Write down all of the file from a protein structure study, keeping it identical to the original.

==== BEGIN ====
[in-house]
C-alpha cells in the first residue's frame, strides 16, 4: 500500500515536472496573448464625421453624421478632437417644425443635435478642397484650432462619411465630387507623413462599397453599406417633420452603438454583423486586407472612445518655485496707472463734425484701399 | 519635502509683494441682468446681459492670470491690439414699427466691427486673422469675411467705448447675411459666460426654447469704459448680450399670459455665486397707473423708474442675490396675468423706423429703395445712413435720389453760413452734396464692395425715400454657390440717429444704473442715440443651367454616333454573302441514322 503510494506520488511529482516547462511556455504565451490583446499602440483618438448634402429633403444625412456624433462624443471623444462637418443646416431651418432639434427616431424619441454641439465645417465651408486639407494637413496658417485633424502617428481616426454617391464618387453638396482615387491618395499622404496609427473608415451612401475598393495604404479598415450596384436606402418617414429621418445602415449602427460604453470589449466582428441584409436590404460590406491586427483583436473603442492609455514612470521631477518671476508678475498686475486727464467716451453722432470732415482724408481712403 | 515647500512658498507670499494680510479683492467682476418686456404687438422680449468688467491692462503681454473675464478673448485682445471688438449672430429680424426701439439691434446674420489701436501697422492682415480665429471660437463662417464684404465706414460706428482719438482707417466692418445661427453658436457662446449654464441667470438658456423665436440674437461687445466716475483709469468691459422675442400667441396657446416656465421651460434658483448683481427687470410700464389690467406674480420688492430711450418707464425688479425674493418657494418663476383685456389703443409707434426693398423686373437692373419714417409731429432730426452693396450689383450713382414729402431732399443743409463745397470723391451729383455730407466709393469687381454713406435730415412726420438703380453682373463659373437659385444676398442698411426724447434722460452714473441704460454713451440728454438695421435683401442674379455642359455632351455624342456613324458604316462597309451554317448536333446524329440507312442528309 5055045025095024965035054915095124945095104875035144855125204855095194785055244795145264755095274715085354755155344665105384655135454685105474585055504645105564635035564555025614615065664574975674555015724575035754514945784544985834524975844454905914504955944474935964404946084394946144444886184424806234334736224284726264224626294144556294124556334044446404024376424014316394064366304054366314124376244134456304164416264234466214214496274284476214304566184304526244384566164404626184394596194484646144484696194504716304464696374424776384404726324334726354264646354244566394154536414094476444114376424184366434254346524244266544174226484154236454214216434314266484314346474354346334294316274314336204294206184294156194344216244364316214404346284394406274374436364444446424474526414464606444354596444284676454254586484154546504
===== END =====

[in-house]
C-alpha cells in the first residue's frame, strides 16, 4: 500500500515536472496573448464625421453624421478632437417644425443635435478642397484650432462619411465630387507623413462599397453599406417633420452603438454583423486586407472612445518655485496707472463734425484701399 | 519635502509683494441682468446681459492670470491690439414699427466691427486673422469675411467705448447675411459666460426654447469704459448680450399670459455665486397707473423708474442675490396675468423706423429703395445712413435720389453760413452734396464692395425715400454657390440717429444704473442715440443651367454616333454573302441514322 503510494506520488511529482516547462511556455504565451490583446499602440483618438448634402429633403444625412456624433462624443471623444462637418443646416431651418432639434427616431424619441454641439465645417465651408486639407494637413496658417485633424502617428481616426454617391464618387453638396482615387491618395499622404496609427473608415451612401475598393495604404479598415450596384436606402418617414429621418445602415449602427460604453470589449466582428441584409436590404460590406491586427483583436473603442492609455514612470521631477518671476508678475498686475486727464467716451453722432470732415482724408481712403 | 515647500512658498507670499494680510479683492467682476418686456404687438422680449468688467491692462503681454473675464478673448485682445471688438449672430429680424426701439439691434446674420489701436501697422492682415480665429471660437463662417464684404465706414460706428482719438482707417466692418445661427453658436457662446449654464441667470438658456423665436440674437461687445466716475483709469468691459422675442400667441396657446416656465421651460434658483448683481427687470410700464389690467406674480420688492430711450418707464425688479425674493418657494418663476383685456389703443409707434426693398423686373437692373419714417409731429432730426452693396450689383450713382414729402431732399443743409463745397470723391451729383455730407466709393469687381454713406435730415412726420438703380453682373463659373437659385444676398442698411426724447434722460452714473441704460454713451440728454438695421435683401442674379455642359455632351455624342456613324458604316462597309451554317448536333446524329440507312442528309 5055045025095024965035054915095124945095104875035144855125204855095194785055244795145264755095274715085354755155344665105384655135454685105474585055504645105564635035564555025614615065664574975674555015724575035754514945784544985834524975844454905914504955944474935964404946084394946144444886184424806234334736224284726264224626294144556294124556334044446404024376424014316394064366304054366314124376244134456304164416264234466214214496274284476214304566184304526244384566164404626184394596194484646144484696194504716304464696374424776384404726324334726354264646354244566394154536414094476444114376424184366434254346524244266544174226484154236454214216434314266484314346474354346334294316274314336204294206184294156194344216244364316214404346284394406274374436364444446424474526414464606444354596444284676454254586484154546504